Many adults enjoy a drink when socializing, relaxing, or celebrating. If you’re a senior it’s important to understand how alcohol can affect your health as you age, and consider what low-risk drinking means for you.
Canada’s Low-Risk Drinking Guidelines are a starting place for seniors to assess their drinking. These guidelines are based on the average person but the effects of alcohol vary greatly from one person to another so it’s important to know yourself. Weight and size, genetics, family history, mixing alcohol with other substances or medications, stress, hunger and lack of sleep can all change the way alcohol affects you.
Recommended drinking limits for adults 65+:
- Women: no more than 1 standard alcoholic drink per day, with no more than 5 alcoholic drinks per week in total.
- Men: no more than 1-2 standard alcoholic drinks per day, with no more than 7 alcoholic drinks were week in total.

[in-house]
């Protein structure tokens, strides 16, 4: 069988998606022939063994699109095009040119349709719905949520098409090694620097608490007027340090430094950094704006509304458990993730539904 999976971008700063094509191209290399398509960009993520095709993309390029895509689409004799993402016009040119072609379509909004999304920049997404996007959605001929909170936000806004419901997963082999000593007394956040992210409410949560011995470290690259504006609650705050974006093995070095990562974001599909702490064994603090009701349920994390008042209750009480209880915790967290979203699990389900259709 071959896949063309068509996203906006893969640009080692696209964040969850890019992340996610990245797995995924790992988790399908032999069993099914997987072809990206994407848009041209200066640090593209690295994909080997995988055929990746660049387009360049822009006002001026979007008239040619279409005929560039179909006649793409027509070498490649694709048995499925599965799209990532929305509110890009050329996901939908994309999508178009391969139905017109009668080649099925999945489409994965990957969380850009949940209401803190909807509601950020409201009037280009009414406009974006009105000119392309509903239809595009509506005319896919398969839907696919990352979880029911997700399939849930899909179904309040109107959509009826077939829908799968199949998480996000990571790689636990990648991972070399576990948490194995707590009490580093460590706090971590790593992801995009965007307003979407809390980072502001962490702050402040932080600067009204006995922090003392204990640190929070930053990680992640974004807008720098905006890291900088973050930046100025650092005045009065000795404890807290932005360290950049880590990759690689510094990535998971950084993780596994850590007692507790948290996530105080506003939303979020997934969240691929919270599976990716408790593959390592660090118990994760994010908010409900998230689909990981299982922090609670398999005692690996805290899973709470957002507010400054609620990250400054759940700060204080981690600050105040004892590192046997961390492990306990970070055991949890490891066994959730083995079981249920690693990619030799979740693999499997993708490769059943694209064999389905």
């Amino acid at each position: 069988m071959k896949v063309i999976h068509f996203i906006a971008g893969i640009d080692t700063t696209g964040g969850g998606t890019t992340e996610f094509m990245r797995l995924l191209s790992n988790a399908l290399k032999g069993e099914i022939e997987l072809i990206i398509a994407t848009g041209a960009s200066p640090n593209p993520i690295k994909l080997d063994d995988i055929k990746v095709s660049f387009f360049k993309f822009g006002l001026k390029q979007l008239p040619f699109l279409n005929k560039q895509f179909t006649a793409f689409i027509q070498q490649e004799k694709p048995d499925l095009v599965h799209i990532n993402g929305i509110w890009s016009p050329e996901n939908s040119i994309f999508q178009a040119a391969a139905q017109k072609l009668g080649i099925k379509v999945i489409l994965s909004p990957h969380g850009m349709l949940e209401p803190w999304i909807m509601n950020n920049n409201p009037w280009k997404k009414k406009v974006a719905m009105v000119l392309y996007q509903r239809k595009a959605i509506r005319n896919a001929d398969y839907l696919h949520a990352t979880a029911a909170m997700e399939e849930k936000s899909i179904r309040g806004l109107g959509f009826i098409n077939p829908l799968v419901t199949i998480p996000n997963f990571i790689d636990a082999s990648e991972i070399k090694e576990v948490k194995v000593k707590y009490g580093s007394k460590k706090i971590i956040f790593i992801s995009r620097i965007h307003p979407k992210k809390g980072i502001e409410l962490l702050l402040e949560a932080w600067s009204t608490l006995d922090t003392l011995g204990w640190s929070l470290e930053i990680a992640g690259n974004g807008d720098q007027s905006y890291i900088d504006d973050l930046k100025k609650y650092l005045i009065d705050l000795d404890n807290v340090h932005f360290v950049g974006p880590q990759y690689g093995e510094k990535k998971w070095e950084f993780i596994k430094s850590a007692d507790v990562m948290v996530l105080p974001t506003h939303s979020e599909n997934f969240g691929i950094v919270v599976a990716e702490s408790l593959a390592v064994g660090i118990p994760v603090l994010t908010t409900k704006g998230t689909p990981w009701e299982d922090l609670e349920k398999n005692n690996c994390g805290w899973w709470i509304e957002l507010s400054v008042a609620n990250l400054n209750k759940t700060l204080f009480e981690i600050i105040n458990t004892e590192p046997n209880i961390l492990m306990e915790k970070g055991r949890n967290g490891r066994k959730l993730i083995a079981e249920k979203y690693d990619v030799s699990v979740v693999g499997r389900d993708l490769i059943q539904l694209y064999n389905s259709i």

Did you know*
- 72% of Canadians aged 65 years or older drank alcohol in the past 12 months
- Of those who drank alcohol, 8.4% exceeded the limits recommended in Canada’s Low-Risk Drinking Guidelines
*Source: 2012 Canadian Alcohol and Drug Use Monitoring Survey
Why can’t I drink as much as I used to?
As you get older, your body processes alcohol more slowly and you become more sensitive to the effects of alcohol. With advancing age you often lose lean body mass, resulting in less water in your body to dilute the alcohol. You also produce less of an enzyme which helps break down alcohol, placing an extra burden on your liver.
If you have other health problems, they can be aggravated further by drinking. Risks of high blood pressure, memory loss, mood disorders, diabetes, digestive problems, loss of appetite, osteoporosis and stroke (among others) can all be increased when alcohol is involved.
Drinking alcohol also distorts vision and hearing, affects alertness, judgment, memory and reaction times, interferes with coordination, mobility and balance, and may result in an unexpected fall (ouch!).